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To the Studio! Comic Book Artists: The Next Generation and the Occupational Imaginary of Comics Work

  • Benjamin Woo
Chapter
Part of the Palgrave Studies in Comics and Graphic Novels book series (PSCGN)

Abstract

Everyone knows that comics—or, at least, properties based on them—are big business today. But, like creative labor in general, the work behind this success is often misunderstood by the general public and even by many dedicated comics readers. The average fan of North American comics, for instance, probably knows that Siegel and Shuster, Jack Kirby and other writers and artists were denied—or signed away for significantly less than their value—ownership of characters that have since generated billions of dollars for media conglomerates. They may know that some creators have ended up in penury, since the freelance model of work does not provide health insurance or pensions. But, then again, they may also know that some creators (John Byrne or the Image founders, say) made millions in royalties, and that others successfully licensed their creations for television, film and merchandising. Similarly, many fans probably have ideas about what the day-to-day working life of a comics creator is like, but the accuracy of these ideas varies widely. Do they imagine spending hours with pencil and brush at a drawing table, or working on a Wacom tablet with Photoshop or Manga Studio? Do they think of attending editorial summits and postconvention parties, or of frantically photocopying, folding and stapling minicomics late into the night?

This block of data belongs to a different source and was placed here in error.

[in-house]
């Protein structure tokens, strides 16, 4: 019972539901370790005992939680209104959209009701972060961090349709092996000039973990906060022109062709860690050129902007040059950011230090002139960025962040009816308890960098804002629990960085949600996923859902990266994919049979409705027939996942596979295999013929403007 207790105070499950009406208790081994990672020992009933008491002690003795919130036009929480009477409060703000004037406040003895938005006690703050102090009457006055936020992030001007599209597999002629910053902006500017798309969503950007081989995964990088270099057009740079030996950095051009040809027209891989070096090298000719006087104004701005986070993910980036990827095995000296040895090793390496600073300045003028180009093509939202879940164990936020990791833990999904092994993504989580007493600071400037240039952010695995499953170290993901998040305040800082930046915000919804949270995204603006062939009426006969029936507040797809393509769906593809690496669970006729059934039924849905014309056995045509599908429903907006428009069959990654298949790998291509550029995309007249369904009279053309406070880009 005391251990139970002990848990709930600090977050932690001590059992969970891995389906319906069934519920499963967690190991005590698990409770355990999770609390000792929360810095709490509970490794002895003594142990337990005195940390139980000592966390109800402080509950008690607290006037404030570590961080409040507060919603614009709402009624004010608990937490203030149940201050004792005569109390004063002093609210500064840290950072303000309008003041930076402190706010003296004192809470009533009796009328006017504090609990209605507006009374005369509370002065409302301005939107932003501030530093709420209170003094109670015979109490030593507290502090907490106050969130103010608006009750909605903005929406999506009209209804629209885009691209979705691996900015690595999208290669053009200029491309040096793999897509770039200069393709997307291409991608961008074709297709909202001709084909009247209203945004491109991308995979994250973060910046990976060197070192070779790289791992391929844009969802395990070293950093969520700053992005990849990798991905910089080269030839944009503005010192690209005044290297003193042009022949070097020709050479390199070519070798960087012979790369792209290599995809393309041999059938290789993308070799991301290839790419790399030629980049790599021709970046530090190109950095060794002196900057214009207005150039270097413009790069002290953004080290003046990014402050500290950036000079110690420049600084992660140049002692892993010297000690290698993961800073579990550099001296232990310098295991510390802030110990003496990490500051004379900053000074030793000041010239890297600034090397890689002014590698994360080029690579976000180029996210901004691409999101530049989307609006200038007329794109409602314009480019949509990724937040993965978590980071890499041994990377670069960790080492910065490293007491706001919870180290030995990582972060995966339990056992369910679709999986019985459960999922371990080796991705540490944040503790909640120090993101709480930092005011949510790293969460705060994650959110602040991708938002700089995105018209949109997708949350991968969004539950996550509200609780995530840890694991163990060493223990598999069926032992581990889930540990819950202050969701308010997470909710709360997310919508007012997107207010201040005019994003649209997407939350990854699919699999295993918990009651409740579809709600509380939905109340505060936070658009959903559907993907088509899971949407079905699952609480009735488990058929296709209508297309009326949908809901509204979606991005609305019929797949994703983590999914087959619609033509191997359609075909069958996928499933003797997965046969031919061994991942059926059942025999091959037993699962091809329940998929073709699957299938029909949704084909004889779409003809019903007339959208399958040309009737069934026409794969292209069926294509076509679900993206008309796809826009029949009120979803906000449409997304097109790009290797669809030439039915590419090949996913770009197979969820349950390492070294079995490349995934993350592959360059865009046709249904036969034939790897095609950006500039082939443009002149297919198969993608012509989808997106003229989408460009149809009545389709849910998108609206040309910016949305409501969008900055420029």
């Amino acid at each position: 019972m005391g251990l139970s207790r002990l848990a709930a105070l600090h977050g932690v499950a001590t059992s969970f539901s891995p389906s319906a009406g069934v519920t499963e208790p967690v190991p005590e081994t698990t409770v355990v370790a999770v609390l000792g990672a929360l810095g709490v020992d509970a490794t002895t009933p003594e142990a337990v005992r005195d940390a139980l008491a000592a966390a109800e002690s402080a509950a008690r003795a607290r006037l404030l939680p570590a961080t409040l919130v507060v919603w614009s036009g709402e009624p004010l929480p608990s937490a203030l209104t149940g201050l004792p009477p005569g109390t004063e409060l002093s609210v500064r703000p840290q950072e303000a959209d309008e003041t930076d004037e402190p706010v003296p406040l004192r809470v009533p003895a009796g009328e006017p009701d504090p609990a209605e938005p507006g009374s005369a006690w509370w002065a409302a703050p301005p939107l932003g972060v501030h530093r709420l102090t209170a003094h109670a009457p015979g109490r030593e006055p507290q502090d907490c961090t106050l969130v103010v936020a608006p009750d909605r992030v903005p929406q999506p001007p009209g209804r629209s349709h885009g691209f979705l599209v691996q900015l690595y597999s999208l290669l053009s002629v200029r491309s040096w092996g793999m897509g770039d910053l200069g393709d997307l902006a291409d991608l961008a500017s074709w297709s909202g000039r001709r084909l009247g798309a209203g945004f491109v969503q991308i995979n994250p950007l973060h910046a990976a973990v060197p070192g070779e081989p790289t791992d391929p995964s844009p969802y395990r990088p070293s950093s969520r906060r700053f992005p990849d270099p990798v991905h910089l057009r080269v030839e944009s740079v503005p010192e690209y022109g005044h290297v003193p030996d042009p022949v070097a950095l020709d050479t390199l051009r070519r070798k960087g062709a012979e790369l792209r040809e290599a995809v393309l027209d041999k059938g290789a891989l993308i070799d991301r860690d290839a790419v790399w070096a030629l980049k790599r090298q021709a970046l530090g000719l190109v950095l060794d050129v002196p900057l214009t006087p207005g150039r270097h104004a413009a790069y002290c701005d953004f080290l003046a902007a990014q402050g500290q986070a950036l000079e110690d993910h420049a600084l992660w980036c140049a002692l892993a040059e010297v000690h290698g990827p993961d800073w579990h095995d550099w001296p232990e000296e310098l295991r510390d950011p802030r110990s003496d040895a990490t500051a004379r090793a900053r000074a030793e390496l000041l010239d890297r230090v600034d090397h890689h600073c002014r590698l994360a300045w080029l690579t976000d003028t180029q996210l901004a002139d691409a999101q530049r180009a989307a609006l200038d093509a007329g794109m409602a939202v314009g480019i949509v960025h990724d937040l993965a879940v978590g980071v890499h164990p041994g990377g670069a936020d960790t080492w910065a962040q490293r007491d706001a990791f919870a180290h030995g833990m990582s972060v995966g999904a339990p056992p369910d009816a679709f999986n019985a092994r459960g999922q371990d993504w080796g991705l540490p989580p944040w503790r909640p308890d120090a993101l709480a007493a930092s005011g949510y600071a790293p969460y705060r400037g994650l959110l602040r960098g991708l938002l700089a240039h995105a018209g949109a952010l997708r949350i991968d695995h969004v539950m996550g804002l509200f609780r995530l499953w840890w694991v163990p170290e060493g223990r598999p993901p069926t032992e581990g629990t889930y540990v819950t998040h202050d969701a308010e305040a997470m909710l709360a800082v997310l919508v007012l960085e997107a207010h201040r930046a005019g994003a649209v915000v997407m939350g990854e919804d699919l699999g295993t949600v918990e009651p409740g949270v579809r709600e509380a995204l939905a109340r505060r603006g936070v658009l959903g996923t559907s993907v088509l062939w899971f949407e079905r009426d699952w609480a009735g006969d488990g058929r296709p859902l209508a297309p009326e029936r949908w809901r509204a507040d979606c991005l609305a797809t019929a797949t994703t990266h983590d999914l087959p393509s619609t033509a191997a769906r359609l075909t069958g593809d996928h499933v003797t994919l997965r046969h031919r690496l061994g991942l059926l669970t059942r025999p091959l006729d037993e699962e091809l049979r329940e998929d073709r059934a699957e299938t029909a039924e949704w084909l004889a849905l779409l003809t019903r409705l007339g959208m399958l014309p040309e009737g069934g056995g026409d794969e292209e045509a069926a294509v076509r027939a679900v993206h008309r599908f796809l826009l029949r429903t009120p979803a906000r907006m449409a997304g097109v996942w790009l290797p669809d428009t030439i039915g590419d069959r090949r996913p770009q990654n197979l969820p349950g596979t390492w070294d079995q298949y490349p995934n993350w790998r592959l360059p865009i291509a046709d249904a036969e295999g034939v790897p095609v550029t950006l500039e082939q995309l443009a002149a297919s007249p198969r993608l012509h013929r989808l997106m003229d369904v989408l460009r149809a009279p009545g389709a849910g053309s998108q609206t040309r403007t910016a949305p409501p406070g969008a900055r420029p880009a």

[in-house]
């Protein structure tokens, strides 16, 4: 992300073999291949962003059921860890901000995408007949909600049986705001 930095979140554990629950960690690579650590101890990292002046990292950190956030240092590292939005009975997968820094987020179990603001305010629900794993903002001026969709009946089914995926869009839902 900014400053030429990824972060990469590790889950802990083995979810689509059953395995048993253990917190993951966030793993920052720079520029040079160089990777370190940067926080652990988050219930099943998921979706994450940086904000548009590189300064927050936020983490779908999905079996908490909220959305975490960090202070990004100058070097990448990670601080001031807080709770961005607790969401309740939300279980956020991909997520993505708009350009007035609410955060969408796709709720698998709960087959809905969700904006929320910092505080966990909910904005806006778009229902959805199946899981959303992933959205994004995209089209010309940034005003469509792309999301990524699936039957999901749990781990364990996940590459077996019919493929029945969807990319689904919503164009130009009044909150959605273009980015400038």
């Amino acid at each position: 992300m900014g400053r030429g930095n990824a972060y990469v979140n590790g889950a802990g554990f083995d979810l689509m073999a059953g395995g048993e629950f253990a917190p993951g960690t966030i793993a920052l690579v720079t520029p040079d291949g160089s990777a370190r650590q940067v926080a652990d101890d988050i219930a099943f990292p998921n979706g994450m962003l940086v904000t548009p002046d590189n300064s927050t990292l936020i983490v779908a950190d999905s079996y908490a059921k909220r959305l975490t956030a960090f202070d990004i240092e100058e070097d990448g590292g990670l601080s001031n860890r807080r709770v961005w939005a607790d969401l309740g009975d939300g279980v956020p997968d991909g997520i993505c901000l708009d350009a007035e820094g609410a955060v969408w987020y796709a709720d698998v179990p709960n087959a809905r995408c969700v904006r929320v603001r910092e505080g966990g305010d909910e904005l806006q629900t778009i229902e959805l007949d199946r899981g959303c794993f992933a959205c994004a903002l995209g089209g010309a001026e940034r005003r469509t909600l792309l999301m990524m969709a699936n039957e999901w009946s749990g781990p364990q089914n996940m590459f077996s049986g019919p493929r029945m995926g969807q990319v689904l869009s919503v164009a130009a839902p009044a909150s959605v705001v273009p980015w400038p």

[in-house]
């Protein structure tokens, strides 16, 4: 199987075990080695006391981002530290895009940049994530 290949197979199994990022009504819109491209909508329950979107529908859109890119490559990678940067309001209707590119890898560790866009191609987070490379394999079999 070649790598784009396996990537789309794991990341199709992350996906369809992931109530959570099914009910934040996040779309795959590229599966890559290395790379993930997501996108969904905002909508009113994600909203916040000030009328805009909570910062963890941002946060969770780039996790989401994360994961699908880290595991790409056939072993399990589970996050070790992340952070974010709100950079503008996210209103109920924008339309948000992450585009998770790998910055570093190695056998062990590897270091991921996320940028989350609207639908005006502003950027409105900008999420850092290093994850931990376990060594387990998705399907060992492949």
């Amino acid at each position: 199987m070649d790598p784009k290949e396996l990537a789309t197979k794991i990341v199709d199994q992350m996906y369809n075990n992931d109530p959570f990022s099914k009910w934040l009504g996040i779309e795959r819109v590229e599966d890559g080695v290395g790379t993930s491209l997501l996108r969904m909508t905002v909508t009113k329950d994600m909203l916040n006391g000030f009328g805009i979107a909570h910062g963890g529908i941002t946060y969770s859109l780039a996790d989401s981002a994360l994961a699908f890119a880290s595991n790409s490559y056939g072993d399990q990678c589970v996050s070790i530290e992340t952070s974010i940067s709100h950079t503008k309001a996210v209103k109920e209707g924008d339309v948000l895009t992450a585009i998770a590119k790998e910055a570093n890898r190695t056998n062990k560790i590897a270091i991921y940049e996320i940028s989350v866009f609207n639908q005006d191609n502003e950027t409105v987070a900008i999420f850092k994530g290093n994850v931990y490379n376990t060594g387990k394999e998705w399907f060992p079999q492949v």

Keywords

Comic Book Comic Creator Comic Work Comic Artist Provide Health Insurance 
These keywords were added by machine and not by the authors. This process is experimental and the keywords may be updated as the learning algorithm improves.

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Copyright information

© The Author(s) 2016

Authors and Affiliations

  • Benjamin Woo
    • 1
  1. 1.Carleton UniversityOttawaCanada

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